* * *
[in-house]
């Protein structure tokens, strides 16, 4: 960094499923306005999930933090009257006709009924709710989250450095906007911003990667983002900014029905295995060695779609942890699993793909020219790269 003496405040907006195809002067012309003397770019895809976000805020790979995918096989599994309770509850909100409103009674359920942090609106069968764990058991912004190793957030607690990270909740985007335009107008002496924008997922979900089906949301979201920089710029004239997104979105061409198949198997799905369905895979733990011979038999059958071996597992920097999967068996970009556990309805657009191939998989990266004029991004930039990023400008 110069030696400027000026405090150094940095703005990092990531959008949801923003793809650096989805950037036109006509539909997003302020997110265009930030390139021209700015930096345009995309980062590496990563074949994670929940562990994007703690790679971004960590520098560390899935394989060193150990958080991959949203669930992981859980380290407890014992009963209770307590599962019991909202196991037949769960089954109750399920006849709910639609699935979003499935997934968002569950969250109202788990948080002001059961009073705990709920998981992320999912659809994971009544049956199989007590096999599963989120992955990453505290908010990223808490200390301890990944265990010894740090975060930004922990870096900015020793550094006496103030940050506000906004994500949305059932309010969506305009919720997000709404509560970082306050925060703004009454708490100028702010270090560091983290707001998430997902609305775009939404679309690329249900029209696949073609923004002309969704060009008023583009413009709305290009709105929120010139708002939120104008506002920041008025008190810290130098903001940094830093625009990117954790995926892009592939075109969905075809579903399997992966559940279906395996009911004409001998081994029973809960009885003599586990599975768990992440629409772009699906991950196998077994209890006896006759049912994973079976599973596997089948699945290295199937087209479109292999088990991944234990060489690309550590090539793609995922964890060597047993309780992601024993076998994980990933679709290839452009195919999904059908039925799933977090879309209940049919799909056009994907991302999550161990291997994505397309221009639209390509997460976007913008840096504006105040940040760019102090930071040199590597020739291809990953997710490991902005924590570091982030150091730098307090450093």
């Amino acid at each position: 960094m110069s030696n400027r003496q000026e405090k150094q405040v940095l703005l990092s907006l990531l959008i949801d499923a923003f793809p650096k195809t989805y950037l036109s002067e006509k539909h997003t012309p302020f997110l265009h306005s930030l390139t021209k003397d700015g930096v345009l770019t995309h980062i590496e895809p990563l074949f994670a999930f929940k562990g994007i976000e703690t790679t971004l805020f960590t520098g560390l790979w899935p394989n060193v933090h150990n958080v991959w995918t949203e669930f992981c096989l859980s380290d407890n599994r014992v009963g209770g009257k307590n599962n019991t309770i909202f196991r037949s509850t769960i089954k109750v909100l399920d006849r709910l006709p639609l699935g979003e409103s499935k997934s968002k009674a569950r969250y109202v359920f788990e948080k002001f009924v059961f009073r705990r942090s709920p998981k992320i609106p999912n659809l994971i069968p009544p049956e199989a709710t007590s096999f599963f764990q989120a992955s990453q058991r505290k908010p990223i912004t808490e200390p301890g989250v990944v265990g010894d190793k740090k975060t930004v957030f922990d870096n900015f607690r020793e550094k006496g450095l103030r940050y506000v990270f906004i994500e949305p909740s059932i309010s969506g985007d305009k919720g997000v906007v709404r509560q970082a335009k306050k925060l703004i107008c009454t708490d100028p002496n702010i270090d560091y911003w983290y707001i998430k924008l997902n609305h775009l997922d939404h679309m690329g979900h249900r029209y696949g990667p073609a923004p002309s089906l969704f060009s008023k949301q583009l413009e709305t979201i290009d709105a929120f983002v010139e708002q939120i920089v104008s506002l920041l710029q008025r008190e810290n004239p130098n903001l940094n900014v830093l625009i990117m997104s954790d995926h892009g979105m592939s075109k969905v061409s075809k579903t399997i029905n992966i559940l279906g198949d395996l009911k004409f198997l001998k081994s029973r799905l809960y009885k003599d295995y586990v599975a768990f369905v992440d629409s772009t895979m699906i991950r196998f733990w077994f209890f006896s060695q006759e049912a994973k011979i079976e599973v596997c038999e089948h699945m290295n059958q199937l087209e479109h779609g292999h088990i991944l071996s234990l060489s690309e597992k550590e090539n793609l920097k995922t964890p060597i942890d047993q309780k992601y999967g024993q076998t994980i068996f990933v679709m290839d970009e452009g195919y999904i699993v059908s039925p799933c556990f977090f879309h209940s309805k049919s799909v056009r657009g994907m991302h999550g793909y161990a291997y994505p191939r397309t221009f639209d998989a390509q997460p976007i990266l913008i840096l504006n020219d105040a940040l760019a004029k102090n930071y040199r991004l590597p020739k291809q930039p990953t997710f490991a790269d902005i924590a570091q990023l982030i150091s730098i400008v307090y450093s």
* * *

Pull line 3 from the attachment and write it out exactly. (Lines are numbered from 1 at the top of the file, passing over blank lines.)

């Amino acid at each position: 960094m110069s030696n400027r003496q000026e405090k150094q405040v940095l703005l990092s907006l990531l959008i949801d499923a923003f793809p650096k195809t989805y950037l036109s002067e006509k539909h997003t012309p302020f997110l265009h306005s930030l390139t021209k003397d700015g930096v345009l770019t995309h980062i590496e895809p990563l074949f994670a999930f929940k562990g994007i976000e703690t790679t971004l805020f960590t520098g560390l790979w899935p394989n060193v933090h150990n958080v991959w995918t949203e669930f992981c096989l859980s380290d407890n599994r014992v009963g209770g009257k307590n599962n019991t309770i909202f196991r037949s509850t769960i089954k109750v909100l399920d006849r709910l006709p639609l699935g979003e409103s499935k997934s968002k009674a569950r969250y109202v359920f788990e948080k002001f009924v059961f009073r705990r942090s709920p998981k992320i609106p999912n659809l994971i069968p009544p049956e199989a709710t007590s096999f599963f764990q989120a992955s990453q058991r505290k908010p990223i912004t808490e200390p301890g989250v990944v265990g010894d190793k740090k975060t930004v957030f922990d870096n900015f607690r020793e550094k006496g450095l103030r940050y506000v990270f906004i994500e949305p909740s059932i309010s969506g985007d305009k919720g997000v906007v709404r509560q970082a335009k306050k925060l703004i107008c009454t708490d100028p002496n702010i270090d560091y911003w983290y707001i998430k924008l997902n609305h775009l997922d939404h679309m690329g979900h249900r029209y696949g990667p073609a923004p002309s089906l969704f060009s008023k949301q583009l413009e709305t979201i290009d709105a929120f983002v010139e708002q939120i920089v104008s506002l920041l710029q008025r008190e810290n004239p130098n903001l940094n900014v830093l625009i990117m997104s954790d995926h892009g979105m592939s075109k969905v061409s075809k579903t399997i029905n992966i559940l279906g198949d395996l009911k004409f198997l001998k081994s029973r799905l809960y009885k003599d295995y586990v599975a768990f369905v992440d629409s772009t895979m699906i991950r196998f733990w077994f209890f006896s060695q006759e049912a994973k011979i079976e599973v596997c038999e089948h699945m290295n059958q199937l087209e479109h779609g292999h088990i991944l071996s234990l060489s690309e597992k550590e090539n793609l920097k995922t964890p060597i942890d047993q309780k992601y999967g024993q076998t994980i068996f990933v679709m290839d970009e452009g195919y999904i699993v059908s039925p799933c556990f977090f879309h209940s309805k049919s799909v056009r657009g994907m991302h999550g793909y161990a291997y994505p191939r397309t221009f639209d998989a390509q997460p976007i990266l913008i840096l504006n020219d105040a940040l760019a004029k102090n930071y040199r991004l590597p020739k291809q930039p990953t997710f490991a790269d902005i924590a570091q990023l982030i150091s730098i400008v307090y450093s």